I don't think there's ever been an electronica album that features this many stone-cold jazz legends. Such is the benefit of having Verve greenlight this project in-house instead of licensing tracks willy-nilly to a hodge-podge of outside albums. CD producers Dahlia Ambach Caplin and Jason Olaine also had the smarts to encourage the remixers to take on tunes like "Strange Fruit" rather than the standard fodder of '60s and '70s soul-jazz.
But the appeal of Verve/Remixed has less to do with the music-though some of these reinterpretations of classic jazz are musically excellent-and more to do with the surprise of hearing timeless voices like Ella Fitzgerald, Carmen McRae, Dinah Washington, Nina Simone, Shirley Horn, Sarah Vaughan, Astrud Gilberto and, especially, Billie Holiday in modern-day contexts.
Nina Simone's "Feelin' Good" remix by Joe Claussell, for example, is staid, R&B'd electronica, but Jesus it's a joy to hear her sing in this framework; my mind raced with tantalizing notions of what it would be like to hear her sing with, say, the Chemical Brothers or Fatboy Slim. Like "Feelin' Good," De-Phazz's smooth-jazzing of Ella Fitzgerald's "Wait Till You See Him" and Dzihan & Kamien's overly busy "Don't Explain," which collides with Billie Holiday's languid phrasing, are compelling despite themselves, but most of the other tunes are more thoroughly compelling. MJ Cole's "How Long Has This Been Going On?" puts Carmen McRae in a carefree discofied setting. The snare-and-cowbell groove of "Is You Is or Is You Ain't My Baby?" with stuttering bass lines and a detached, sexy vocal by Dinah Washington, is a hypnotic treat-though it surely works better as a trance-inducer on the dance floor; it's a bit of an ennui-inducer on headphones.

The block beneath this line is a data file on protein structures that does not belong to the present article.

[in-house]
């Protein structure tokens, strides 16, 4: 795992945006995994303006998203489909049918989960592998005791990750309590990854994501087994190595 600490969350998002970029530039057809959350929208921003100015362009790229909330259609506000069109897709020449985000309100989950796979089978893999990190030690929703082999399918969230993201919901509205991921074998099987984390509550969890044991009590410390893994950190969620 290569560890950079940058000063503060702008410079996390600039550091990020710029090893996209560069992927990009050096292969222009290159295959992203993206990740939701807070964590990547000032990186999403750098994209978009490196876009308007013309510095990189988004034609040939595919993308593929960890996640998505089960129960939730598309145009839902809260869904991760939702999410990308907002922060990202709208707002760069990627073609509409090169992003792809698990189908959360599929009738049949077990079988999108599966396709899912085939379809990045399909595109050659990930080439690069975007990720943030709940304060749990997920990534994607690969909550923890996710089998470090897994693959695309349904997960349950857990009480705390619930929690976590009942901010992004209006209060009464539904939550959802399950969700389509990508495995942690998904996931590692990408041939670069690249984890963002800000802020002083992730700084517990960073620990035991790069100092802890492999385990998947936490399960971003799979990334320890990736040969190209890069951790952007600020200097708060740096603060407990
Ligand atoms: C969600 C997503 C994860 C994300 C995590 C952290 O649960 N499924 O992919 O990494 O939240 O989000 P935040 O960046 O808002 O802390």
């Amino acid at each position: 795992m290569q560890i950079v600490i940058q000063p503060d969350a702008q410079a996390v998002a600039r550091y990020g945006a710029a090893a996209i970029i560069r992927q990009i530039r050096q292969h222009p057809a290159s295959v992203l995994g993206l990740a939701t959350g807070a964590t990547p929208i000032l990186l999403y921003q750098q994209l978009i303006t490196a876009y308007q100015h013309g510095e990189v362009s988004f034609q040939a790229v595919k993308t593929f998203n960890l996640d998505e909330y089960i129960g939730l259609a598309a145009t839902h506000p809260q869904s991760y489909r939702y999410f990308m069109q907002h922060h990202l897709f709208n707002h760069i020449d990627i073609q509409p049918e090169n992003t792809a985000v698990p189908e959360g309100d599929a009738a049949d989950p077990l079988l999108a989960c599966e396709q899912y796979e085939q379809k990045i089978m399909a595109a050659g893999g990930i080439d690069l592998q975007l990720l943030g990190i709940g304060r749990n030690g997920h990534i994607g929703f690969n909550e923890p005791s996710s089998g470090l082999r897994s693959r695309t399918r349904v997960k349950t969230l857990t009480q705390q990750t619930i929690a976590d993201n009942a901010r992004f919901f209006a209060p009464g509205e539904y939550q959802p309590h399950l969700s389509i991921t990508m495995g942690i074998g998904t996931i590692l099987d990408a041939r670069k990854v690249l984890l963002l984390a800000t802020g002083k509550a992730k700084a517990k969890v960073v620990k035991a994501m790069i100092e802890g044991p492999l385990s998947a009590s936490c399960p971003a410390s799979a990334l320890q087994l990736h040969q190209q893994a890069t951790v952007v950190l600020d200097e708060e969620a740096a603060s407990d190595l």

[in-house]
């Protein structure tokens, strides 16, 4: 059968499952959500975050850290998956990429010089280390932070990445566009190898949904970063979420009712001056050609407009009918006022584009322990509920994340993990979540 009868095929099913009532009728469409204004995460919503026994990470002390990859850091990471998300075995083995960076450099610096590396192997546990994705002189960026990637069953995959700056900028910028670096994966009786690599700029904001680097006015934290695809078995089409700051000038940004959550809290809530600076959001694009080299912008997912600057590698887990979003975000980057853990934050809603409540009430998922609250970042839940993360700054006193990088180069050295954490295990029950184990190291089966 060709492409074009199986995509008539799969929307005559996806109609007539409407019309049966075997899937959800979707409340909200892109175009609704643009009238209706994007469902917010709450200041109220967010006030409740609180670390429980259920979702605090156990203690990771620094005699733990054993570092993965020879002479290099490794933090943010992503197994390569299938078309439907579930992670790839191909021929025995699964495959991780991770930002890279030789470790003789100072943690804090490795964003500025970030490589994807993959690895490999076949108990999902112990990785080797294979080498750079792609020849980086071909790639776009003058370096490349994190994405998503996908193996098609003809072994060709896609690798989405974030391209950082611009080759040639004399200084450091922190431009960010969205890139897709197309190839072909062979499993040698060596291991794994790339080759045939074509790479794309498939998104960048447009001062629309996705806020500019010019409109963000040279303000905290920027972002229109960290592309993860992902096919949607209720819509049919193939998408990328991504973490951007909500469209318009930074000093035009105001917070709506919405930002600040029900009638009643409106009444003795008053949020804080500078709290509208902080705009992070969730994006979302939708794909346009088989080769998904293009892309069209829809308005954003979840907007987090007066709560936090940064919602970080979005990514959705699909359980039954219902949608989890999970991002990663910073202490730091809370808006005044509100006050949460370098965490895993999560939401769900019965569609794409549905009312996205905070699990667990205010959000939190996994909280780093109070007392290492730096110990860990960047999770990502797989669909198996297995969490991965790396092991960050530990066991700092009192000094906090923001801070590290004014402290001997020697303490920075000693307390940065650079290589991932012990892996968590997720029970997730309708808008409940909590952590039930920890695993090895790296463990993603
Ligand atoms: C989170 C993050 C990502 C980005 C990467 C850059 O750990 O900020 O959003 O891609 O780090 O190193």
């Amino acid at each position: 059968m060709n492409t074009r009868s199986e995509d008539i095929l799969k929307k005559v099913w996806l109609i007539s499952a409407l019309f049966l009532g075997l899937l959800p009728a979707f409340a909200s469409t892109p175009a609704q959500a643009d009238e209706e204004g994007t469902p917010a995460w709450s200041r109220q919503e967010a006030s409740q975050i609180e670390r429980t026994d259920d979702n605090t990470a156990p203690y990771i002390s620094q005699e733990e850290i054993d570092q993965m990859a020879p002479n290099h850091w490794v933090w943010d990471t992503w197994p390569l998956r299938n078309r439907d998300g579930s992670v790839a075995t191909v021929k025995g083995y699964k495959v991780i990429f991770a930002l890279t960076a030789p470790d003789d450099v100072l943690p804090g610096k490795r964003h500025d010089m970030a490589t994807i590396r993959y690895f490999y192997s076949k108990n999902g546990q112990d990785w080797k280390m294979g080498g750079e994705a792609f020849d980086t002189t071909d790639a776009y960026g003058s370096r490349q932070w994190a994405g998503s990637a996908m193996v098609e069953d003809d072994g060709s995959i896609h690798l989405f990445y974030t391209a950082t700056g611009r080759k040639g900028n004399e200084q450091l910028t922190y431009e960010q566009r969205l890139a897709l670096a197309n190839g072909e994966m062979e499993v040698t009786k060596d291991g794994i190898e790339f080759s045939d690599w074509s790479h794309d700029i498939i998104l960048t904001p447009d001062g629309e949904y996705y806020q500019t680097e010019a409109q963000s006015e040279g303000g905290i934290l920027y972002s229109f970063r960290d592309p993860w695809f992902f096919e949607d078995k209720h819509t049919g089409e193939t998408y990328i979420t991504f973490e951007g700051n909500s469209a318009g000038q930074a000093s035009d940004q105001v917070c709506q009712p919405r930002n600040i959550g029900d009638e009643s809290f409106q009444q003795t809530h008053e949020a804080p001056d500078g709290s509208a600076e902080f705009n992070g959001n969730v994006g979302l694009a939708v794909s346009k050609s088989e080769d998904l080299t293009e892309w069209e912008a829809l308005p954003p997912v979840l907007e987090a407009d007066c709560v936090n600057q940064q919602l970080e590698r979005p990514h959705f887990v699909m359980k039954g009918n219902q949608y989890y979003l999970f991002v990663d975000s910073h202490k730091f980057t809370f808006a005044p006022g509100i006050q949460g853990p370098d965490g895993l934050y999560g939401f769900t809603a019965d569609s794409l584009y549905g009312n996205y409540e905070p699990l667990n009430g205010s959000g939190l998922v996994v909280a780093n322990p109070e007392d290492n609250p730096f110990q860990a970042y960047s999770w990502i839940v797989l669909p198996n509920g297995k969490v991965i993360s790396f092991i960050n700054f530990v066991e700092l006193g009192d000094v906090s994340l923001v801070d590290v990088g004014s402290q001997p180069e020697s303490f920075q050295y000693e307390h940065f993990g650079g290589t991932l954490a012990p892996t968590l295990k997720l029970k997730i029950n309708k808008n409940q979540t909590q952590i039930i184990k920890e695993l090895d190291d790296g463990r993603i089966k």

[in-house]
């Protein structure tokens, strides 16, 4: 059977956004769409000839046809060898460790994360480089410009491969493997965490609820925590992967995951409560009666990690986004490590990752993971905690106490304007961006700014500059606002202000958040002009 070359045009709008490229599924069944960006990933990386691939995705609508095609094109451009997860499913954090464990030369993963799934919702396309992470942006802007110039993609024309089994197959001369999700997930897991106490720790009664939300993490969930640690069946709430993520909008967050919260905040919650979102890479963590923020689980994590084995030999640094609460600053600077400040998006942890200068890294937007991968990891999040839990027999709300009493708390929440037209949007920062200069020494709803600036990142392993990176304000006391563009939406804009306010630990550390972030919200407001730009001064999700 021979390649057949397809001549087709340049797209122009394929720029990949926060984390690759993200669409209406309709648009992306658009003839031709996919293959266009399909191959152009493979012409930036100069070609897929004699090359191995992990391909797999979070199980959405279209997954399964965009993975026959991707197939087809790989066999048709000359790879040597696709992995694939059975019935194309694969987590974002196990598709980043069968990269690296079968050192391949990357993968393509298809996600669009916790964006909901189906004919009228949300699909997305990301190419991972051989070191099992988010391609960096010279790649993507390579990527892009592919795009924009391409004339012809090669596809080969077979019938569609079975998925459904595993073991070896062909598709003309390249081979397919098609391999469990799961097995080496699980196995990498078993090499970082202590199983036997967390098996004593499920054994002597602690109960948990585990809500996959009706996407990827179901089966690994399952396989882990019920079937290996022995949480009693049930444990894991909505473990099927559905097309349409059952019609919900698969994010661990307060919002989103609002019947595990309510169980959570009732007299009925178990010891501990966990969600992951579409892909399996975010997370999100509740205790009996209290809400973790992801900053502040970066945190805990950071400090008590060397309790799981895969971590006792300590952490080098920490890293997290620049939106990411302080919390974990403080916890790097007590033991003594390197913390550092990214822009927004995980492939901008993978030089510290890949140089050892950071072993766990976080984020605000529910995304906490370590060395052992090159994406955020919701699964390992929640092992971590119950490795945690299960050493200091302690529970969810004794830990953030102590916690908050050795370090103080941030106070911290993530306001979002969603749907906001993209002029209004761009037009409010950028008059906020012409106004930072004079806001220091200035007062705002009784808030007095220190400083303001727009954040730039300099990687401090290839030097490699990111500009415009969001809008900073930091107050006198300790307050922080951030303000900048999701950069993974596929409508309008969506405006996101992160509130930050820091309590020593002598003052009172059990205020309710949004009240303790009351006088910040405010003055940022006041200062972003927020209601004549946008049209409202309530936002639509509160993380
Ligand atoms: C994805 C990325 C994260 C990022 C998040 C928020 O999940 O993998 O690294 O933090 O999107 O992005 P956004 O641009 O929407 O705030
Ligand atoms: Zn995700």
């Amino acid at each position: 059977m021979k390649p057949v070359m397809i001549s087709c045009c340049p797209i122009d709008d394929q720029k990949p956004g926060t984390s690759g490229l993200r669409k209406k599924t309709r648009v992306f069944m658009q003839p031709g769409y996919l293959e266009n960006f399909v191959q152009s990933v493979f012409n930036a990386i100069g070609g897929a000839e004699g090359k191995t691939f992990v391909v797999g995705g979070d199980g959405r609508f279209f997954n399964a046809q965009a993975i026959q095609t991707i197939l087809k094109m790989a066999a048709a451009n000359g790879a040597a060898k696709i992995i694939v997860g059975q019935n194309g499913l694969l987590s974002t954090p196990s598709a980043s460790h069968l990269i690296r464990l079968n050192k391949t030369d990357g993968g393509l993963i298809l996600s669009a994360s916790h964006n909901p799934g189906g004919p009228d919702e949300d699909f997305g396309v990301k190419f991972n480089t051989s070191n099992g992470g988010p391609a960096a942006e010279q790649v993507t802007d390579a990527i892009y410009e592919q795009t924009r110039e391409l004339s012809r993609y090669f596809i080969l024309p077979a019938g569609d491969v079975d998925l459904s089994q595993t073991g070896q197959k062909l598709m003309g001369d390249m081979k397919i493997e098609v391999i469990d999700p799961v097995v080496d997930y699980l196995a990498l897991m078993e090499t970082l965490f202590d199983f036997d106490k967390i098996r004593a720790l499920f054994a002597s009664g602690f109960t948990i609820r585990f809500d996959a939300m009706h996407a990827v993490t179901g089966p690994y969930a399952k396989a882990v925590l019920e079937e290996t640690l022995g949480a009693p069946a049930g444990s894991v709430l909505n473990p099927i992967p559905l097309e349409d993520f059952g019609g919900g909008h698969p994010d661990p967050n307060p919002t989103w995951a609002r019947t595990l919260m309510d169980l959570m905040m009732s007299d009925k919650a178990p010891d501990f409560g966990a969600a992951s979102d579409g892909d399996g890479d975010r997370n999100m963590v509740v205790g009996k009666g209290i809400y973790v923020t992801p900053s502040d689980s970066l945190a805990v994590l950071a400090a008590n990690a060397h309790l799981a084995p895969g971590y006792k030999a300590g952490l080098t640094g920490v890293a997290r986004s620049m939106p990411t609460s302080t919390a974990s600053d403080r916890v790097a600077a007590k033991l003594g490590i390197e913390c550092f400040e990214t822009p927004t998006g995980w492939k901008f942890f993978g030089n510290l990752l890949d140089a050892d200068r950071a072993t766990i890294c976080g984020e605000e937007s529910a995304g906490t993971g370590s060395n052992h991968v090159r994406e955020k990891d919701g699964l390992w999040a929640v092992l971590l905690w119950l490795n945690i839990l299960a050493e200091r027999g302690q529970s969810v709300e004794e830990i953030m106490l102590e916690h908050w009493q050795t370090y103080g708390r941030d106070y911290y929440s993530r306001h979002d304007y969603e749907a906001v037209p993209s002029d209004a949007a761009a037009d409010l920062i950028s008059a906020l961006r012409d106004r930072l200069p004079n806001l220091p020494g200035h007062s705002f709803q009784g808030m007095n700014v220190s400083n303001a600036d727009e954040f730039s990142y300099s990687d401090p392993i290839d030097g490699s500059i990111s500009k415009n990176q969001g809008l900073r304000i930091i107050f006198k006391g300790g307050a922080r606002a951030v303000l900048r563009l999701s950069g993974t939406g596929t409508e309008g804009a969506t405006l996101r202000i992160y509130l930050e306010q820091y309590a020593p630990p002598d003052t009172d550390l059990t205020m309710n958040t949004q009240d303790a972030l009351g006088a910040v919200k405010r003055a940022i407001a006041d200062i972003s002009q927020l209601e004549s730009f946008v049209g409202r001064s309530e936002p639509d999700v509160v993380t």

Mark De Clive-Lowe places Shirley Horn's smoky voice in a setting she was born to sing over on "Return to Paradise": busy but light percussion frames the song's choppy cadence and lounge-piano backing. Sarah Vaughan sounds entirely natural on UFO's beautiful and Latin percussiony "Summertime" remix, where the sliding strings seem like they are on an endless ascension to heaven.
Richard Dorfmeister's version of Willie Bobo's "Spanish Grease," King Britt's take on Tony Scott's "Hare Krishna" and Masters at Work's subtle tweaking of Nina Simone's "See-Line Woman"-already an inspired trance groove before the remix-retain the spirit and sounds of the originals while pumping up the bass for the dance floor.
The best tracks, though, completely revamp the songs rather than just remix them. Thievery Corporation cut out everything save Astrud Gilberto's voice on the chilled-out dub "Who Needs Forever?" which was originally a rinky-dink outtake from her and Walter Wanderley's 1966 album A Certain Smile, A Certain Sadness. The duo adds layered preprogrammed rhythms and live bass and guitar, recasting the somewhat kitschy song as a post-Portishead moodsetter.
Tricky's take on Billie Holiday's "Strange Fruit" must be heard, not only for how timeless (or is it modern?) Holiday's voice sounds in this context, but how natural, how edgy, how ethereal it is. Horns blare intermittently; slow, off-kilter rhythms creep alongside a bass line that slithers around, behind and in front of the beat; stabs of metal guitar puncture the thick air, which feels haunted by the spirits of those dead that Holiday sings of-their souls have been translated into music. Tricky's take on "Strange Fruit" is underdeveloped in a sense-it has no bridge, no chorus, just an ongoing sense of creeping death and an ominously slow fade, ending at 3 minutes, 18 seconds. But it's much too short. It should have gone on forever.